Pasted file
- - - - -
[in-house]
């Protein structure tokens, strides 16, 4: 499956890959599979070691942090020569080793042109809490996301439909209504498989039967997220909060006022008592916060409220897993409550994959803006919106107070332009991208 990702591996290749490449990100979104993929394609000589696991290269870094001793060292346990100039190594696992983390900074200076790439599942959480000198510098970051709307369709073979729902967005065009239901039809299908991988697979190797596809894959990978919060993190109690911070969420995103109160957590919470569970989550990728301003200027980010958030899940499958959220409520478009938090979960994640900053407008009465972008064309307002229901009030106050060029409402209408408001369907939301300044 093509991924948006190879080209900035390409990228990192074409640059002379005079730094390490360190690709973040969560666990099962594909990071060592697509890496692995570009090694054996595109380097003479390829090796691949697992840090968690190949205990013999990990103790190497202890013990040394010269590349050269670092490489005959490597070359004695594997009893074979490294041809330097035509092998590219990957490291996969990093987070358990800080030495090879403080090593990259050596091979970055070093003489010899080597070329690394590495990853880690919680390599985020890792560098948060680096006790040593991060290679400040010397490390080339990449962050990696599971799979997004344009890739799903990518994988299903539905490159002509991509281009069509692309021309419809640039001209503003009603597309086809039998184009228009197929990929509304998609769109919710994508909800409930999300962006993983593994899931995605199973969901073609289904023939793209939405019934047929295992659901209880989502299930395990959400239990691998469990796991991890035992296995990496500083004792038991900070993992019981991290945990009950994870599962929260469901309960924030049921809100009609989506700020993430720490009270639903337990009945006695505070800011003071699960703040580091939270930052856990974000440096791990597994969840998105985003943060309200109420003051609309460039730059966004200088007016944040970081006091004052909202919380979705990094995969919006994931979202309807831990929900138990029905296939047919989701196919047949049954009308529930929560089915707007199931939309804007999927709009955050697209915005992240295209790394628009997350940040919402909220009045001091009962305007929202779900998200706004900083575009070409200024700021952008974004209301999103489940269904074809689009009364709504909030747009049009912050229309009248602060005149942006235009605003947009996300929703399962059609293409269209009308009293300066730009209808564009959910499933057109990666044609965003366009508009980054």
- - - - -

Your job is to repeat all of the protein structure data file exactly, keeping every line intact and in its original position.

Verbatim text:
[in-house]
């Protein structure tokens, strides 16, 4: 499956890959599979070691942090020569080793042109809490996301439909209504498989039967997220909060006022008592916060409220897993409550994959803006919106107070332009991208 990702591996290749490449990100979104993929394609000589696991290269870094001793060292346990100039190594696992983390900074200076790439599942959480000198510098970051709307369709073979729902967005065009239901039809299908991988697979190797596809894959990978919060993190109690911070969420995103109160957590919470569970989550990728301003200027980010958030899940499958959220409520478009938090979960994640900053407008009465972008064309307002229901009030106050060029409402209408408001369907939301300044 093509991924948006190879080209900035390409990228990192074409640059002379005079730094390490360190690709973040969560666990099962594909990071060592697509890496692995570009090694054996595109380097003479390829090796691949697992840090968690190949205990013999990990103790190497202890013990040394010269590349050269670092490489005959490597070359004695594997009893074979490294041809330097035509092998590219990957490291996969990093987070358990800080030495090879403080090593990259050596091979970055070093003489010899080597070329690394590495990853880690919680390599985020890792560098948060680096006790040593991060290679400040010397490390080339990449962050990696599971799979997004344009890739799903990518994988299903539905490159002509991509281009069509692309021309419809640039001209503003009603597309086809039998184009228009197929990929509304998609769109919710994508909800409930999300962006993983593994899931995605199973969901073609289904023939793209939405019934047929295992659901209880989502299930395990959400239990691998469990796991991890035992296995990496500083004792038991900070993992019981991290945990009950994870599962929260469901309960924030049921809100009609989506700020993430720490009270639903337990009945006695505070800011003071699960703040580091939270930052856990974000440096791990597994969840998105985003943060309200109420003051609309460039730059966004200088007016944040970081006091004052909202919380979705990094995969919006994931979202309807831990929900138990029905296939047919989701196919047949049954009308529930929560089915707007199931939309804007999927709009955050697209915005992240295209790394628009997350940040919402909220009045001091009962305007929202779900998200706004900083575009070409200024700021952008974004209301999103489940269904074809689009009364709504909030747009049009912050229309009248602060005149942006235009605003947009996300929703399962059609293409269209009308009293300066730009209808564009959910499933057109990666044609965003366009508009980054």